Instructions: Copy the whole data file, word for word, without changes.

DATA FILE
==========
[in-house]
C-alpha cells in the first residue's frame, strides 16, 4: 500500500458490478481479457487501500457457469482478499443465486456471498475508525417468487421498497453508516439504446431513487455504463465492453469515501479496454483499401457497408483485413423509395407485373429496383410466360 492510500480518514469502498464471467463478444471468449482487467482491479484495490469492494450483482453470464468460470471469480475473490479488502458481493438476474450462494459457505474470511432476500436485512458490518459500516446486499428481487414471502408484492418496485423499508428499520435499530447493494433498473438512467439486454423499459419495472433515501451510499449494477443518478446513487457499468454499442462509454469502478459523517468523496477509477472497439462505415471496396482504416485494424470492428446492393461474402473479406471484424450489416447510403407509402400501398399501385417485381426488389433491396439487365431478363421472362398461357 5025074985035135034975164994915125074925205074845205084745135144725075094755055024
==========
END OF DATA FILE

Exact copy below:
[in-house]
C-alpha cells in the first residue's frame, strides 16, 4: 500500500458490478481479457487501500457457469482478499443465486456471498475508525417468487421498497453508516439504446431513487455504463465492453469515501479496454483499401457497408483485413423509395407485373429496383410466360 492510500480518514469502498464471467463478444471468449482487467482491479484495490469492494450483482453470464468460470471469480475473490479488502458481493438476474450462494459457505474470511432476500436485512458490518459500516446486499428481487414471502408484492418496485423499508428499520435499530447493494433498473438512467439486454423499459419495472433515501451510499449494477443518478446513487457499468454499442462509454469502478459523517468523496477509477472497439462505415471496396482504416485494424470492428446492393461474402473479406471484424450489416447510403407509402400501398399501385417485381426488389433491396439487365431478363421472362398461357 5025074985035135034975164994915125074925205074845205084745135144725075094755055024